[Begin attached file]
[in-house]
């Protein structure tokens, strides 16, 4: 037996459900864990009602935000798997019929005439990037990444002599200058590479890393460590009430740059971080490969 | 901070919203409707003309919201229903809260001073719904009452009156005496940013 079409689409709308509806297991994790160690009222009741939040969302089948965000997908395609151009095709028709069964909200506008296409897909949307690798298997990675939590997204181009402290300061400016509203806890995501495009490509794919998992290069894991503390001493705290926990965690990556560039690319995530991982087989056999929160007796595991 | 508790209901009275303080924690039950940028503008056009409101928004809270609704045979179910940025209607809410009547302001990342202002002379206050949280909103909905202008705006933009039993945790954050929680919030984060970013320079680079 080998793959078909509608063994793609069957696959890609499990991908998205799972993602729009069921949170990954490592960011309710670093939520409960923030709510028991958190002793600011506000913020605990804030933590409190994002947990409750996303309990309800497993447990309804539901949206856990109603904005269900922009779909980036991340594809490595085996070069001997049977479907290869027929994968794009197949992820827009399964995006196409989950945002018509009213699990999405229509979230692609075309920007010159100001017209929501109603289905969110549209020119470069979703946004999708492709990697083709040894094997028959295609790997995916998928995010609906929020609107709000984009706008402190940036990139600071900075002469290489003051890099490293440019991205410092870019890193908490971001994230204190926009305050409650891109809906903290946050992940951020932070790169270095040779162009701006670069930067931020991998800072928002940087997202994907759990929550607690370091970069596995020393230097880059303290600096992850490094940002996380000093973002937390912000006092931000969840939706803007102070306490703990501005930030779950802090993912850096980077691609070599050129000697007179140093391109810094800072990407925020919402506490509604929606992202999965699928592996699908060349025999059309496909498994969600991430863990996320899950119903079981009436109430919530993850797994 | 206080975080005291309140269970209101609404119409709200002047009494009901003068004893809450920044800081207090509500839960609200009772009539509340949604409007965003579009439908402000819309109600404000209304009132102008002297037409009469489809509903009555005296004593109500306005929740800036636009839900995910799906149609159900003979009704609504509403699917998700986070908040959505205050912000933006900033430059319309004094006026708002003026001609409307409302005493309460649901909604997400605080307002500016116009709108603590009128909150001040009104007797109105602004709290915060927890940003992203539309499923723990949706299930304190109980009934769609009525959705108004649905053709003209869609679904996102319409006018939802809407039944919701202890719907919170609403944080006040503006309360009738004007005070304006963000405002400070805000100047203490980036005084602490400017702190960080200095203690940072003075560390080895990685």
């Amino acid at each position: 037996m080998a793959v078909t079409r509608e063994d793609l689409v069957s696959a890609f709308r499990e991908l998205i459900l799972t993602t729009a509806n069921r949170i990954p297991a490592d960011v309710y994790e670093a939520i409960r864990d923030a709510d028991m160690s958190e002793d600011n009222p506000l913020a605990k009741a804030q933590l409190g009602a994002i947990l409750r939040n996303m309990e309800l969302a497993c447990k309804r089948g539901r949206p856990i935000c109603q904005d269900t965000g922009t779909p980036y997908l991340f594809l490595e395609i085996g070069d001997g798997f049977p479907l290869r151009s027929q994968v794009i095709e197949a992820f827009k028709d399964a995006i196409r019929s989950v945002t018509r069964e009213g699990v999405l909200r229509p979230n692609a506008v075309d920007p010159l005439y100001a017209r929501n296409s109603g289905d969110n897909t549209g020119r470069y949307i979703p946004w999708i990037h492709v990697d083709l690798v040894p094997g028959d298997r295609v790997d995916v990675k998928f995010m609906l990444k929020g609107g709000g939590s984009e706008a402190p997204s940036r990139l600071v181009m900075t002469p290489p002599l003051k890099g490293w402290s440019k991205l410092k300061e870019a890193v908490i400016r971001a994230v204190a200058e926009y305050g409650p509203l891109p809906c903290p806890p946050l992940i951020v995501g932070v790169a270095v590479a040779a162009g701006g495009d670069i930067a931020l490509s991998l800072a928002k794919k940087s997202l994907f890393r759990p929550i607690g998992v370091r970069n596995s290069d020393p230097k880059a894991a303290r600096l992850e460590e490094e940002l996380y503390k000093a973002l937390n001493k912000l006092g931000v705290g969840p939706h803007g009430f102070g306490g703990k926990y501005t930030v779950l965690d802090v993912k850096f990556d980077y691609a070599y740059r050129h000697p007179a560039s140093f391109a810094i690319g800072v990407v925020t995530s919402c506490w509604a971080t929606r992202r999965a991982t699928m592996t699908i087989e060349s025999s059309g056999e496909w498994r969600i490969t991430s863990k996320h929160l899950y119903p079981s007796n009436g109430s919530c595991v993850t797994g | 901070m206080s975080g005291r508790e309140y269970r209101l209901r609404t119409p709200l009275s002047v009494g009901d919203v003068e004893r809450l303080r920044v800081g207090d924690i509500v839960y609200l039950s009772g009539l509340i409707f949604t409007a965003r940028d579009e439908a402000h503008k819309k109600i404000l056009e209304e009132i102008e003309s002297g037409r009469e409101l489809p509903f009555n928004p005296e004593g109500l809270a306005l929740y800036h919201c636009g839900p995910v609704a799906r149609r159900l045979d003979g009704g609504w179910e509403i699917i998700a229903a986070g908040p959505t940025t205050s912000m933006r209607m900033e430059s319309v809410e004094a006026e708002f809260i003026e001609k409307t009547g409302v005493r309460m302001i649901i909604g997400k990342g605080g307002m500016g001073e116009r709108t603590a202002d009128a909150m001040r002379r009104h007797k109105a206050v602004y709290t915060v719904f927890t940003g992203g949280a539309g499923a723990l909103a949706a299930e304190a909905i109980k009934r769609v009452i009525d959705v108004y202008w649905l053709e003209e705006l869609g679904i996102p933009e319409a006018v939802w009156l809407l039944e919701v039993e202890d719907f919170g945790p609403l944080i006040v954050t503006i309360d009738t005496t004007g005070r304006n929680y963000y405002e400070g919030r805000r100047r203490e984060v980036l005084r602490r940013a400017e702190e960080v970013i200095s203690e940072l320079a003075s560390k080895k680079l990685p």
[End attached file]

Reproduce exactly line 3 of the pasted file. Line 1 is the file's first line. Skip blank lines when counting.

């Amino acid at each position: 037996m080998a793959v078909t079409r509608e063994d793609l689409v069957s696959a890609f709308r499990e991908l998205i459900l799972t993602t729009a509806n069921r949170i990954p297991a490592d960011v309710y994790e670093a939520i409960r864990d923030a709510d028991m160690s958190e002793d600011n009222p506000l913020a605990k009741a804030q933590l409190g009602a994002i947990l409750r939040n996303m309990e309800l969302a497993c447990k309804r089948g539901r949206p856990i935000c109603q904005d269900t965000g922009t779909p980036y997908l991340f594809l490595e395609i085996g070069d001997g798997f049977p479907l290869r151009s027929q994968v794009i095709e197949a992820f827009k028709d399964a995006i196409r019929s989950v945002t018509r069964e009213g699990v999405l909200r229509p979230n692609a506008v075309d920007p010159l005439y100001a017209r929501n296409s109603g289905d969110n897909t549209g020119r470069y949307i979703p946004w999708i990037h492709v990697d083709l690798v040894p094997g028959d298997r295609v790997d995916v990675k998928f995010m609906l990444k929020g609107g709000g939590s984009e706008a402190p997204s940036r990139l600071v181009m900075t002469p290489p002599l003051k890099g490293w402290s440019k991205l410092k300061e870019a890193v908490i400016r971001a994230v204190a200058e926009y305050g409650p509203l891109p809906c903290p806890p946050l992940i951020v995501g932070v790169a270095v590479a040779a162009g701006g495009d670069i930067a931020l490509s991998l800072a928002k794919k940087s997202l994907f890393r759990p929550i607690g998992v370091r970069n596995s290069d020393p230097k880059a894991a303290r600096l992850e460590e490094e940002l996380y503390k000093a973002l937390n001493k912000l006092g931000v705290g969840p939706h803007g009430f102070g306490g703990k926990y501005t930030v779950l965690d802090v993912k850096f990556d980077y691609a070599y740059r050129h000697p007179a560039s140093f391109a810094i690319g800072v990407v925020t995530s919402c506490w509604a971080t929606r992202r999965a991982t699928m592996t699908i087989e060349s025999s059309g056999e496909w498994r969600i490969t991430s863990k996320h929160l899950y119903p079981s007796n009436g109430s919530c595991v993850t797994g | 901070m206080s975080g005291r508790e309140y269970r209101l209901r609404t119409p709200l009275s002047v009494g009901d919203v003068e004893r809450l303080r920044v800081g207090d924690i509500v839960y609200l039950s009772g009539l509340i409707f949604t409007a965003r940028d579009e439908a402000h503008k819309k109600i404000l056009e209304e009132i102008e003309s002297g037409r009469e409101l489809p509903f009555n928004p005296e004593g109500l809270a306005l929740y800036h919201c636009g839900p995910v609704a799906r149609r159900l045979d003979g009704g609504w179910e509403i699917i998700a229903a986070g908040p959505t940025t205050s912000m933006r209607m900033e430059s319309v809410e004094a006026e708002f809260i003026e001609k409307t009547g409302v005493r309460m302001i649901i909604g997400k990342g605080g307002m500016g001073e116009r709108t603590a202002d009128a909150m001040r002379r009104h007797k109105a206050v602004y709290t915060v719904f927890t940003g992203g949280a539309g499923a723990l909103a949706a299930e304190a909905i109980k009934r769609v009452i009525d959705v108004y202008w649905l053709e003209e705006l869609g679904i996102p933009e319409a006018v939802w009156l809407l039944e919701v039993e202890d719907f919170g945790p609403l944080i006040v954050t503006i309360d009738t005496t004007g005070r304006n929680y963000y405002e400070g919030r805000r100047r203490e984060v980036l005084r602490r940013a400017e702190e960080v970013i200095s203690e940072l320079a003075s560390k080895k680079l990685p």